Former Chinese online games market leader gets investment from Tencent
The deal marks the latest games-related acquisition made by Tencent after its takeover of Finnish mobile game developer Supercell in 2016.
Tencent Holdings has bought an undisclosed stake in privately held online video game developer Shanda Games, an acquisition that would further expand the internet company’s pipeline of content for the booming global games market.
The transaction, which a Shanda Games spokesman confirmed on Wednesday, marked the latest initiative by Tencent to bolster its position as the world’s largest games company by revenue, following its US$8.6 billion takeover of Finnish mobile game developer Supercell in 2016.
Based in Shanghai, Shanda Games was an early leader in China’s online games market, with hits such as fantasy online role-playing game The World of Legend.
“It is part of Tencent’s strategy to convert classic, popular PC-based titles into mobile games, which is what this Shanda Games deal may represent,” said Karen Chan, an equity analyst at investment bank Jefferies.
The Shanda Games spokesman declined to provide details about the amount of Tencent’s investment, the size of its stake or when the deal was made.
Tencent did not immediately respond to inquiries about its new games-related investment.
The Shenzhen-based company, online search provider Baidu, and e-commerce firm Alibaba Group Holding, which owns the South China Morning Post, are each building up their portfolio of intellectual property as they compete in developing various products for China’s vast entertainment and media industry, including in streaming video and music, digital advertising, film and games.
Total revenue of the entertainment and media industry in China is forecast to reach US$264.3 billion in 2020, up from an estimated US$228.1 billion this year, according to PwC.
Tencent, which also operates popular social-messaging-payments-and-gaming platform WeChat, has been stepping up its efforts to develop its war chest of valuable entertainment content, especially for mobile games.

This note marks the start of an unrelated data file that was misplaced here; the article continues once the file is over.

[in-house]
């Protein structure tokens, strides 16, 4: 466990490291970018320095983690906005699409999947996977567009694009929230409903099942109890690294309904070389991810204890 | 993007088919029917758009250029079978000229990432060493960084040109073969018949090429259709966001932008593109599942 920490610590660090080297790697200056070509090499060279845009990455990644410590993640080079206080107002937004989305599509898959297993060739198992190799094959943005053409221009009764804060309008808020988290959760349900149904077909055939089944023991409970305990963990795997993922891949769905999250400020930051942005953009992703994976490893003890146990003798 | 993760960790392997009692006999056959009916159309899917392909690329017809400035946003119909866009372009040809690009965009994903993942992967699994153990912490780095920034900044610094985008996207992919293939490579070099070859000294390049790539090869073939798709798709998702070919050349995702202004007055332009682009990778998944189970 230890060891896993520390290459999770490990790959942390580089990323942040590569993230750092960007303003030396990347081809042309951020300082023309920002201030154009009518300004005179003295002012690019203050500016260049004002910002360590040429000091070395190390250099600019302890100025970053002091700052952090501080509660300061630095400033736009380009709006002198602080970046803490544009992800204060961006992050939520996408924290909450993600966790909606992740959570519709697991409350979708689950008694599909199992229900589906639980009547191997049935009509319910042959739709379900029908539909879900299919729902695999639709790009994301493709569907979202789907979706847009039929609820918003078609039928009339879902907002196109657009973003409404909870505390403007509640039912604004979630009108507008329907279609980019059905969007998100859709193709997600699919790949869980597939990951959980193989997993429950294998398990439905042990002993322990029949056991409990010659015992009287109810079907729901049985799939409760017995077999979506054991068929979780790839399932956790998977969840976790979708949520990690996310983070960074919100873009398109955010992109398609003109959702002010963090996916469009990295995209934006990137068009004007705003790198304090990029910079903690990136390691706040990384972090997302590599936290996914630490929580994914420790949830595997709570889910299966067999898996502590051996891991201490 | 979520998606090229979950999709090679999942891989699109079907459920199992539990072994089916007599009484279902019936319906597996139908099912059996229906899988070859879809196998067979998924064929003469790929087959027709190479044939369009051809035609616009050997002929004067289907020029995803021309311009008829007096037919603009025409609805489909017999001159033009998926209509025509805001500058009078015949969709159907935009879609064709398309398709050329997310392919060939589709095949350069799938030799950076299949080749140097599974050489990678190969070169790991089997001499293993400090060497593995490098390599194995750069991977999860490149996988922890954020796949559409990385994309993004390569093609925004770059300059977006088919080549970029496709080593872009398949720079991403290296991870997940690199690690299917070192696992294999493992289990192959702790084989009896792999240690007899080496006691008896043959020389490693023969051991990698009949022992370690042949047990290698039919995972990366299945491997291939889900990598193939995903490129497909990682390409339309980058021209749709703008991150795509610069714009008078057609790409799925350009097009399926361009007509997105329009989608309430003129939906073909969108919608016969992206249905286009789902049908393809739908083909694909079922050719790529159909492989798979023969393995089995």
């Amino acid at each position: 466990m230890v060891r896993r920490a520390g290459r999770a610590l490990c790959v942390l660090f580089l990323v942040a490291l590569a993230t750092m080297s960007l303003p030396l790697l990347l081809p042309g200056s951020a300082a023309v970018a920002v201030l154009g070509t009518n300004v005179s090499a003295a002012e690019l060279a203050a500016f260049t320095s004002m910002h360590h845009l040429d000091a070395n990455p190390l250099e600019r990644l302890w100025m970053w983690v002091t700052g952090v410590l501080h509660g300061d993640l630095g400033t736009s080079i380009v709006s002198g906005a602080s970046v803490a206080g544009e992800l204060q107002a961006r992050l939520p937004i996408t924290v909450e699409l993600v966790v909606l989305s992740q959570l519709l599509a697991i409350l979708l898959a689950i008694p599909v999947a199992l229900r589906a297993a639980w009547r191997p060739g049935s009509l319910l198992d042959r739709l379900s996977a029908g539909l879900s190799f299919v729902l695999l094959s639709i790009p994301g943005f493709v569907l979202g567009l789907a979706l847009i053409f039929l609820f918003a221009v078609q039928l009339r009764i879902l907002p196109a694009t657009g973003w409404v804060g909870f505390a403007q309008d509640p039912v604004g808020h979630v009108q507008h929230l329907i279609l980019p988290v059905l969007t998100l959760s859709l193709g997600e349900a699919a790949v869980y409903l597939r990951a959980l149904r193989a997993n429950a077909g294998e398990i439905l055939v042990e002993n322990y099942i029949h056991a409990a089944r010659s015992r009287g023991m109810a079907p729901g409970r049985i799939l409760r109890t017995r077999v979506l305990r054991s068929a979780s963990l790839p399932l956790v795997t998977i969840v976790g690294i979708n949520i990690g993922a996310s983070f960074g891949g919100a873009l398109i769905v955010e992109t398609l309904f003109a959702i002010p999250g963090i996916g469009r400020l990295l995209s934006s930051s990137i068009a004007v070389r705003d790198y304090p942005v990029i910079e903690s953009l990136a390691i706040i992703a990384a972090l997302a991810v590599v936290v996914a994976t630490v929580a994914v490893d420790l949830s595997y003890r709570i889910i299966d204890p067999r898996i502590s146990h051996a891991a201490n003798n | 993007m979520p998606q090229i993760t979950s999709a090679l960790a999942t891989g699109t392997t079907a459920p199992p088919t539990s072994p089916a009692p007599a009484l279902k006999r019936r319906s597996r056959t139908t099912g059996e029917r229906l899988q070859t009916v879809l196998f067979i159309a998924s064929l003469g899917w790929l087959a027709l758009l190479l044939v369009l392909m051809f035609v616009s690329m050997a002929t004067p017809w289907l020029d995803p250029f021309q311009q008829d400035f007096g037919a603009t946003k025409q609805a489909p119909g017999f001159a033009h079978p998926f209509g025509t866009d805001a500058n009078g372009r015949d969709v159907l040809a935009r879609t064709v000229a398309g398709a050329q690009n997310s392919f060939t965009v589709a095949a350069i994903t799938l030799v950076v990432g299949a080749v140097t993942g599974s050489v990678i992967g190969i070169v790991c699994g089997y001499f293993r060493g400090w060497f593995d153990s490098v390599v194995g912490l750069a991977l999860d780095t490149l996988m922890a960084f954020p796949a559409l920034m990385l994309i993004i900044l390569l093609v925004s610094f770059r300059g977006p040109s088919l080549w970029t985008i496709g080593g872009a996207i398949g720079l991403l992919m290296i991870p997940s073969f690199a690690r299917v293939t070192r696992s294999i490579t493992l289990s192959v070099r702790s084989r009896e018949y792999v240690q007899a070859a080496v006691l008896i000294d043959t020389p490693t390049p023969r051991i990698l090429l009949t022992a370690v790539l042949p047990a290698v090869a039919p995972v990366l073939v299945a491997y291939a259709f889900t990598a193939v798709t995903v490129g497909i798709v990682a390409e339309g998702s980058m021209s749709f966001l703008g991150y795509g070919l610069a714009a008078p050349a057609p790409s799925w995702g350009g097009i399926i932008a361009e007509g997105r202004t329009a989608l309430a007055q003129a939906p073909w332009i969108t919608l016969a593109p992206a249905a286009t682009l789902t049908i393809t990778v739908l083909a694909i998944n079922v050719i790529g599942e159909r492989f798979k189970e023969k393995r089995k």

The company already owns significant stakes in United States-based developers Riot Games, Epic Games, Glu Mobile and Activision Blizzard, as well as South Korean firm CJ Games and Japanese company Aiming.
Games, including mobile and social games, are expected to make up about 50.4 per cent of Tencent’s estimated total revenue of 241.8 billion yuan (US$38.5 billion) last year, according to data from Jefferies.
Research firm Newzoo estimated China’s games market was worth US$32.5 billion last year, which made up more than a quarter of the US$116 billion global games market. Worldwide mobile games revenue was projected to reach US$50.4 billion.
Founded in 2001, Shanda Games was spun off by parent Shanda Interactive Entertainment and listed on the Nasdaq stock market in 2009. It later fell behind in the domestic games market against Tencent and NetEase as these companies moved ahead in bringing mobile games in China, the world’s biggest smartphone market.
Shanda Games was delisted in 2015 after it was taken private by Capitalhold in a deal valued at US$1.9 billion.
Following a restructuring of its business, Shanda Games has sought to become more competitive in bringing popular mobile titles to the market.
Earlier this month, the company appointed Tang Yanwen, who previously served as its chief operating officer, as its new chief producer in charge of overseeing the launch of a new series of mobile games.